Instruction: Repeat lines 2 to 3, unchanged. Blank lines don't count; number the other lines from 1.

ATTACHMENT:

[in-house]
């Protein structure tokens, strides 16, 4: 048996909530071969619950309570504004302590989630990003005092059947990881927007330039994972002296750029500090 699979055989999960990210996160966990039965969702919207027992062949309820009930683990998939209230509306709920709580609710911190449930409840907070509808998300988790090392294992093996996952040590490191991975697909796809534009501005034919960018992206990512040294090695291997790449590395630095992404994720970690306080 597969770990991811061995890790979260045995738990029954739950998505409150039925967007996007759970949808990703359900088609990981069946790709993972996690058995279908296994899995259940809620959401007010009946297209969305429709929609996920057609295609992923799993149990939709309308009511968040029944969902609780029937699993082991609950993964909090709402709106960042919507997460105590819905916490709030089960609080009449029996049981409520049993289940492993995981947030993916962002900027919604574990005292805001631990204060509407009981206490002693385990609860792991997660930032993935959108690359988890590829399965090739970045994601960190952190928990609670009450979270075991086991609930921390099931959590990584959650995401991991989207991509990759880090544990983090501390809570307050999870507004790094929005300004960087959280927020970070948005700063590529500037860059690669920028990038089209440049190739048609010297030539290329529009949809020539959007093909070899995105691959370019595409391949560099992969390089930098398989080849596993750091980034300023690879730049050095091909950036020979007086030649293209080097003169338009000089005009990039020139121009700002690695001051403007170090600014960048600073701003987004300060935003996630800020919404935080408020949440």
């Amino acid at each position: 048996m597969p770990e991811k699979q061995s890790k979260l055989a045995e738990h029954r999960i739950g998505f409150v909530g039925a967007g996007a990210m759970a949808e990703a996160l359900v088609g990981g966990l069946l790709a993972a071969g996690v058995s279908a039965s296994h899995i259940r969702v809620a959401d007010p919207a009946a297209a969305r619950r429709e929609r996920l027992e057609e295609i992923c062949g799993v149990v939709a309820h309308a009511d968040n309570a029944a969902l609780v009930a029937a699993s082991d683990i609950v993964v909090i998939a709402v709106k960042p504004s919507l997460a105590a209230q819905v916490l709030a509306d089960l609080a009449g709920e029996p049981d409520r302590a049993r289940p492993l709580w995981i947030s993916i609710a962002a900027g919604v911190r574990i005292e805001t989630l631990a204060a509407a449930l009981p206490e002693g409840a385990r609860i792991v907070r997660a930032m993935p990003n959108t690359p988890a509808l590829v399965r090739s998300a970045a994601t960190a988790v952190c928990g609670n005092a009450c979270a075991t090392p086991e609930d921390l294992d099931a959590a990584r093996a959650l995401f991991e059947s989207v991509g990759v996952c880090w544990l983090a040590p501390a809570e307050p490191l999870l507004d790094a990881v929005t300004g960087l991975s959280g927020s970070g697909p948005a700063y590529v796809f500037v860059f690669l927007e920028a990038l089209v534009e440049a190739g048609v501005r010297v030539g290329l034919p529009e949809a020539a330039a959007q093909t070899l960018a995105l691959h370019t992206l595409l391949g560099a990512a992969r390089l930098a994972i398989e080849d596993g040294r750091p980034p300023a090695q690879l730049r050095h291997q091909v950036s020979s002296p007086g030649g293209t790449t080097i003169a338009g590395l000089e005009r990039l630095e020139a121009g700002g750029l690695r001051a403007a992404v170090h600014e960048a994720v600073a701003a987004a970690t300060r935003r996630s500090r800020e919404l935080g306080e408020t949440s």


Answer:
């Protein structure tokens, strides 16, 4: 048996909530071969619950309570504004302590989630990003005092059947990881927007330039994972002296750029500090 699979055989999960990210996160966990039965969702919207027992062949309820009930683990998939209230509306709920709580609710911190449930409840907070509808998300988790090392294992093996996952040590490191991975697909796809534009501005034919960018992206990512040294090695291997790449590395630095992404994720970690306080 597969770990991811061995890790979260045995738990029954739950998505409150039925967007996007759970949808990703359900088609990981069946790709993972996690058995279908296994899995259940809620959401007010009946297209969305429709929609996920057609295609992923799993149990939709309308009511968040029944969902609780029937699993082991609950993964909090709402709106960042919507997460105590819905916490709030089960609080009449029996049981409520049993289940492993995981947030993916962002900027919604574990005292805001631990204060509407009981206490002693385990609860792991997660930032993935959108690359988890590829399965090739970045994601960190952190928990609670009450979270075991086991609930921390099931959590990584959650995401991991989207991509990759880090544990983090501390809570307050999870507004790094929005300004960087959280927020970070948005700063590529500037860059690669920028990038089209440049190739048609010297030539290329529009949809020539959007093909070899995105691959370019595409391949560099992969390089930098398989080849596993750091980034300023690879730049050095091909950036020979007086030649293209080097003169338009000089005009990039020139121009700002690695001051403007170090600014960048600073701003987004300060935003996630800020919404935080408020949440």
């Amino acid at each position: 048996m597969p770990e991811k699979q061995s890790k979260l055989a045995e738990h029954r999960i739950g998505f409150v909530g039925a967007g996007a990210m759970a949808e990703a996160l359900v088609g990981g966990l069946l790709a993972a071969g996690v058995s279908a039965s296994h899995i259940r969702v809620a959401d007010p919207a009946a297209a969305r619950r429709e929609r996920l027992e057609e295609i992923c062949g799993v149990v939709a309820h309308a009511d968040n309570a029944a969902l609780v009930a029937a699993s082991d683990i609950v993964v909090i998939a709402v709106k960042p504004s919507l997460a105590a209230q819905v916490l709030a509306d089960l609080a009449g709920e029996p049981d409520r302590a049993r289940p492993l709580w995981i947030s993916i609710a962002a900027g919604v911190r574990i005292e805001t989630l631990a204060a509407a449930l009981p206490e002693g409840a385990r609860i792991v907070r997660a930032m993935p990003n959108t690359p988890a509808l590829v399965r090739s998300a970045a994601t960190a988790v952190c928990g609670n005092a009450c979270a075991t090392p086991e609930d921390l294992d099931a959590a990584r093996a959650l995401f991991e059947s989207v991509g990759v996952c880090w544990l983090a040590p501390a809570e307050p490191l999870l507004d790094a990881v929005t300004g960087l991975s959280g927020s970070g697909p948005a700063y590529v796809f500037v860059f690669l927007e920028a990038l089209v534009e440049a190739g048609v501005r010297v030539g290329l034919p529009e949809a020539a330039a959007q093909t070899l960018a995105l691959h370019t992206l595409l391949g560099a990512a992969r390089l930098a994972i398989e080849d596993g040294r750091p980034p300023a090695q690879l730049r050095h291997q091909v950036s020979s002296p007086g030649g293209t790449t080097i003169a338009g590395l000089e005009r990039l630095e020139a121009g700002g750029l690695r001051a403007a992404v170090h600014e960048a994720v600073a701003a987004a970690t300060r935003r996630s500090r800020e919404l935080g306080e408020t949440s």